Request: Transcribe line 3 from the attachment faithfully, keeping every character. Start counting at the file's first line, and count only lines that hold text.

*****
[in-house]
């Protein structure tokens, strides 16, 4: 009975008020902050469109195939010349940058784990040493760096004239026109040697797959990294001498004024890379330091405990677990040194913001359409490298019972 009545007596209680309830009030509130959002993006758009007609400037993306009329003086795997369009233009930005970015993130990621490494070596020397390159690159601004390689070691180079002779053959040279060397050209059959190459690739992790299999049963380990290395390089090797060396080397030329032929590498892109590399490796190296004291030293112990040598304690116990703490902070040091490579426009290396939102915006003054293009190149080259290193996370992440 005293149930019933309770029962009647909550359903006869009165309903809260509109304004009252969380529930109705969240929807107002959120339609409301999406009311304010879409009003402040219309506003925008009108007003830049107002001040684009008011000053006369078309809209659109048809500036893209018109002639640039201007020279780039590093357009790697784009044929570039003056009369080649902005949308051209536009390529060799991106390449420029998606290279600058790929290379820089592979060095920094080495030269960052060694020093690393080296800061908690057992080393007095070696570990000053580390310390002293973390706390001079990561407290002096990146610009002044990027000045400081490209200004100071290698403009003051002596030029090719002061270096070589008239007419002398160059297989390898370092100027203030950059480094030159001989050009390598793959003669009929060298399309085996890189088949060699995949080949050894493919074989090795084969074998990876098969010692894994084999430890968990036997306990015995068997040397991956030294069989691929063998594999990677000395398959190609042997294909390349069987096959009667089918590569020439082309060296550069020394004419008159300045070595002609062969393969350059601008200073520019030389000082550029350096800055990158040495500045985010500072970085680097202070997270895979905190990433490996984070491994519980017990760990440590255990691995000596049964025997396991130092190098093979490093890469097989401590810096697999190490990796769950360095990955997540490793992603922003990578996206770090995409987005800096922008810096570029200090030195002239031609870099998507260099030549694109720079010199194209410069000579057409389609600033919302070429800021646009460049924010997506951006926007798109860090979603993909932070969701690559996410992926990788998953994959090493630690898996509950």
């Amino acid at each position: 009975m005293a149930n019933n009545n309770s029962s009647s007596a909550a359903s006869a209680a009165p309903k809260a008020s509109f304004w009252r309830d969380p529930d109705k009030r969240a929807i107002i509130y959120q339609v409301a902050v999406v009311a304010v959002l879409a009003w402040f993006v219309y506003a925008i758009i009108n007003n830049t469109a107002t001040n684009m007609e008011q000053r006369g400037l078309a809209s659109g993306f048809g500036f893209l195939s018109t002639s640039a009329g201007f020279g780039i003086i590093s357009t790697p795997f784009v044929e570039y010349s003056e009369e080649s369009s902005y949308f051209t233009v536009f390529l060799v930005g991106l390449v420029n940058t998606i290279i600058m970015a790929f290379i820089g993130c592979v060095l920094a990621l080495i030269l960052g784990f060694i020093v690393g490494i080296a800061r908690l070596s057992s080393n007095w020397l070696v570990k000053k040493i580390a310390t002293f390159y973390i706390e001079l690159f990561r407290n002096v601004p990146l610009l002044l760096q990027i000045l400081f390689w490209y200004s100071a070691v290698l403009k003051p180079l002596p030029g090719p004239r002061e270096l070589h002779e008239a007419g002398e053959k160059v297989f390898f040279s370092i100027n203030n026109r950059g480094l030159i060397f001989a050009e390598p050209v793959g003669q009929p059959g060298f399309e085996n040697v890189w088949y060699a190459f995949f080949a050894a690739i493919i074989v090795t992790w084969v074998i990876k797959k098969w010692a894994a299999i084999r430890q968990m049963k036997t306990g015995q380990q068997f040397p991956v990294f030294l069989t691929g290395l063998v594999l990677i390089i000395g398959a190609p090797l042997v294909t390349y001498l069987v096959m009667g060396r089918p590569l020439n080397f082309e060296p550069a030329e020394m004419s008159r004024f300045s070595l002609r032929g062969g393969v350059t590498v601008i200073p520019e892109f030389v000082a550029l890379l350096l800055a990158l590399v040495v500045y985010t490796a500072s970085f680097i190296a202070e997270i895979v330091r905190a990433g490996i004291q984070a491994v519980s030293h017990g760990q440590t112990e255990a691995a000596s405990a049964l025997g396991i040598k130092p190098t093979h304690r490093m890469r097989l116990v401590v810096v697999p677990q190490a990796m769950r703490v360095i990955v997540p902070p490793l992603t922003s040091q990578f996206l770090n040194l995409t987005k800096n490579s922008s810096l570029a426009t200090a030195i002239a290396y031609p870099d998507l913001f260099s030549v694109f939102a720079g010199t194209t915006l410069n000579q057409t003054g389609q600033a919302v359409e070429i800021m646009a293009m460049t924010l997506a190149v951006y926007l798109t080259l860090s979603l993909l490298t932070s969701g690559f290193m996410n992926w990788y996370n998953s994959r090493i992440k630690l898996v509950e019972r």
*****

């Amino acid at each position: 009975m005293a149930n019933n009545n309770s029962s009647s007596a909550a359903s006869a209680a009165p309903k809260a008020s509109f304004w009252r309830d969380p529930d109705k009030r969240a929807i107002i509130y959120q339609v409301a902050v999406v009311a304010v959002l879409a009003w402040f993006v219309y506003a925008i758009i009108n007003n830049t469109a107002t001040n684009m007609e008011q000053r006369g400037l078309a809209s659109g993306f048809g500036f893209l195939s018109t002639s640039a009329g201007f020279g780039i003086i590093s357009t790697p795997f784009v044929e570039y010349s003056e009369e080649s369009s902005y949308f051209t233009v536009f390529l060799v930005g991106l390449v420029n940058t998606i290279i600058m970015a790929f290379i820089g993130c592979v060095l920094a990621l080495i030269l960052g784990f060694i020093v690393g490494i080296a800061r908690l070596s057992s080393n007095w020397l070696v570990k000053k040493i580390a310390t002293f390159y973390i706390e001079l690159f990561r407290n002096v601004p990146l610009l002044l760096q990027i000045l400081f390689w490209y200004s100071a070691v290698l403009k003051p180079l002596p030029g090719p004239r002061e270096l070589h002779e008239a007419g002398e053959k160059v297989f390898f040279s370092i100027n203030n026109r950059g480094l030159i060397f001989a050009e390598p050209v793959g003669q009929p059959g060298f399309e085996n040697v890189w088949y060699a190459f995949f080949a050894a690739i493919i074989v090795t992790w084969v074998i990876k797959k098969w010692a894994a299999i084999r430890q968990m049963k036997t306990g015995q380990q068997f040397p991956v990294f030294l069989t691929g290395l063998v594999l990677i390089i000395g398959a190609p090797l042997v294909t390349y001498l069987v096959m009667g060396r089918p590569l020439n080397f082309e060296p550069a030329e020394m004419s008159r004024f300045s070595l002609r032929g062969g393969v350059t590498v601008i200073p520019e892109f030389v000082a550029l890379l350096l800055a990158l590399v040495v500045y985010t490796a500072s970085f680097i190296a202070e997270i895979v330091r905190a990433g490996i004291q984070a491994v519980s030293h017990g760990q440590t112990e255990a691995a000596s405990a049964l025997g396991i040598k130092p190098t093979h304690r490093m890469r097989l116990v401590v810096v697999p677990q190490a990796m769950r703490v360095i990955v997540p902070p490793l992603t922003s040091q990578f996206l770090n040194l995409t987005k800096n490579s922008s810096l570029a426009t200090a030195i002239a290396y031609p870099d998507l913001f260099s030549v694109f939102a720079g010199t194209t915006l410069n000579q057409t003054g389609q600033a919302v359409e070429i800021m646009a293009m460049t924010l997506a190149v951006y926007l798109t080259l860090s979603l993909l490298t932070s969701g690559f290193m996410n992926w990788y996370n998953s994959r090493i992440k630690l898996v509950e019972r």